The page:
Most people today feel especially vulnerable because business managers have become hardened to the suffering caused by laying off workers at the first sign of an economic slowdown. For 50 years our university business schools have reduced business leadership to a series of models dealing with strategy and finance. The human side of business is not even a topic. Labor is a “thing.” A cost line on a profit and loss statement. This mindset has led us to an age of zombie employees who largely live in numb uncertainty about their future.

It’s not surprising.

Frankly it’s hard for senior management to empathize. They usually spend little time making friends with people unlike themselves. When executives think about their own potential job loss they worry about the emotional disappointment of failing but rarely about immediate dire economic consequences. Often their “going away packages” are a year of salary and they usually have deep financial savings that soften the practical effects of a job loss. It’s very rare for these types of executives to put themselves in the shoes of anyone who is one or two paychecks away from missing a rent payment.

Well, I know this sounds outrageous, but I believe the copout excuse that layoffs are just a part of business is simply immoral. That’s right. Immoral. The ethical way to judge the morality of layoffs begins with the understanding that the civilized standard of morality is that each of us has an intrinsic obligation to not cause avoidable suffering. That’s a high standard. But it’s the only standard that matters. If you or I willfully cause human suffering from actions we choose to take, that’s just plain bad.

Think of it this way. Life itself is unfair enough. Through no fault of their own people suffer from cancer, die from accidents, or are wiped out by natural disasters. That kind of human suffering is unavoidable. It’s under the category of “stuff happens.” Civilization evolved to institutionalize compassion. People come together to pool resources to prevent or relieve the suffering caused by events we can’t control. For the most part we do that well.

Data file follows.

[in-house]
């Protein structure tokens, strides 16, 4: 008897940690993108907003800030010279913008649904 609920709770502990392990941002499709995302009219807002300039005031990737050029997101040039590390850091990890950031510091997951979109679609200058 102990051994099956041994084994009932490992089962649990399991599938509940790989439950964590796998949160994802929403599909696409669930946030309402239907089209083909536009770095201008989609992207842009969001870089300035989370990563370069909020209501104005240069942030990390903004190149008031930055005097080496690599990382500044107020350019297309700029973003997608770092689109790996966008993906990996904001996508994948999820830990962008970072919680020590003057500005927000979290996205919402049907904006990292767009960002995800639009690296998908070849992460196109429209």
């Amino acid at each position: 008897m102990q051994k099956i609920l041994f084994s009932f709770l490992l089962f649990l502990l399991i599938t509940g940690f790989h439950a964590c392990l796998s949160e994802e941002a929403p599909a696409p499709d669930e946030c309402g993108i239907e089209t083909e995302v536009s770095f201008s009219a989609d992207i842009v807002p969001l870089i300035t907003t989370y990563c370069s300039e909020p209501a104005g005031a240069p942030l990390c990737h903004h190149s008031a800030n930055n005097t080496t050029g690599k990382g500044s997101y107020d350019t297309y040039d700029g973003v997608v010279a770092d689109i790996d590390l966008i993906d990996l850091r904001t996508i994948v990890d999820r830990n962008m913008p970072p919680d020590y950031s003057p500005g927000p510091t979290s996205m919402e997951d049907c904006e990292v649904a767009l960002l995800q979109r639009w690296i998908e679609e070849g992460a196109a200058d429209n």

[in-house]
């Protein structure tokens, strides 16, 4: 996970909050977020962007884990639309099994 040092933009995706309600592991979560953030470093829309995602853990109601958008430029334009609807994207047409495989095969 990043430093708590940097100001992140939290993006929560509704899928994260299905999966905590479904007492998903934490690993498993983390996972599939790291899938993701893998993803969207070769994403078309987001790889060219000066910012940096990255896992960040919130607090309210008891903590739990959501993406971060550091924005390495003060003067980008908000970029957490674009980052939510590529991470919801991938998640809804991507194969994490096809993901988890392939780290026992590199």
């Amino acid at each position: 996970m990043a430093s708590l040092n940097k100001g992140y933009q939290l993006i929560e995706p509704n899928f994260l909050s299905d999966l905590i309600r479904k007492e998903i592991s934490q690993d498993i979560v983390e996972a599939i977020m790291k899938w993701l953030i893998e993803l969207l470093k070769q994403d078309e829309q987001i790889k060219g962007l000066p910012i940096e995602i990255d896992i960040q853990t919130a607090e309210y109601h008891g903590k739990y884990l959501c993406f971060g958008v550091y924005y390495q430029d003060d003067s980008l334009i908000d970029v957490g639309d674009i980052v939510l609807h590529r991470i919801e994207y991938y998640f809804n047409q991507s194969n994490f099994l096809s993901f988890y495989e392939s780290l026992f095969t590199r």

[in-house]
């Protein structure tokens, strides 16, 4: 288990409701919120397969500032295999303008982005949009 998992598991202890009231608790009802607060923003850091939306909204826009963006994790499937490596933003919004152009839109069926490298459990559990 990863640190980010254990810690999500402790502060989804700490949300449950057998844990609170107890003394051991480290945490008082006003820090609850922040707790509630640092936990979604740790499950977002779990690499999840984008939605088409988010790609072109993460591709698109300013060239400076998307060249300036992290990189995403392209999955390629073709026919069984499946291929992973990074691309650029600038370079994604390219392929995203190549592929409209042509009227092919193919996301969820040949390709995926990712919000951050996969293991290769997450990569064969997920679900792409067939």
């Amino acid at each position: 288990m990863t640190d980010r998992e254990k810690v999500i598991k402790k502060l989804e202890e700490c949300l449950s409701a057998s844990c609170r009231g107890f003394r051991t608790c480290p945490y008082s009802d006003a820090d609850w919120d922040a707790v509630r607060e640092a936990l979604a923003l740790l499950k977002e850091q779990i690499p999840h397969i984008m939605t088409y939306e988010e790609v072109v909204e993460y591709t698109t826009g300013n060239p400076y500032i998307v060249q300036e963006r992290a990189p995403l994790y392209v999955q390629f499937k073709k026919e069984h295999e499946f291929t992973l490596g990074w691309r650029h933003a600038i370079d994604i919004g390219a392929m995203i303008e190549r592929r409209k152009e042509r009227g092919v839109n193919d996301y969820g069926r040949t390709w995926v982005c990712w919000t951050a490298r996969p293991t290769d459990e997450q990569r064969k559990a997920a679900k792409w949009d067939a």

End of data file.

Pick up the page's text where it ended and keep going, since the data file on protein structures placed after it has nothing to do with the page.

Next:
What’s twisted is that our modern economists have legitimized the view that in spite of living in a time a high civilization property rights trump human rights and our mutual obligations. Economists maintain that the investors of a business have a supreme right to the highest possible profits all the time. Under this theory, in the 1980’s Jack Welch started firing people from profitable divisions of GE so the shareholders could make more money. That’s when “doing more with less” became the mantra of business. It usually meant making more with less people.

But this notion is simply crazy. Critical thinking requires a leader to consider who has the greatest stake in their company’s success. It isn’t the investors. The average share of stock is held for only four weeks or at most months in today’s world of high speed trading. It isn’t a customer. Customers can easily find equal replacements for virtually any product or service. In other words, neither investors nor customers suffer much from disengaging from a business. But employees…they are frequently devastated.

So today U.S. companies have over 900 billion dollars sitting idle in their treasuries. Their leaders can’t think of any way to invest that money productively. They buy their own stock. They increase dividends. But they are so trapped in their traditional business models they can’t think of new ways to put smart, loyal, hardworking people to work. Instead Hewlett Packard lays off 27,000, Citibank 11,000, and on and on. These layoffs are not a failure of the employees; it’s the failure of leaders. It’s not only a sign of incompetence; it’s a sign that most businesses have moral compasses pointing south instead of north.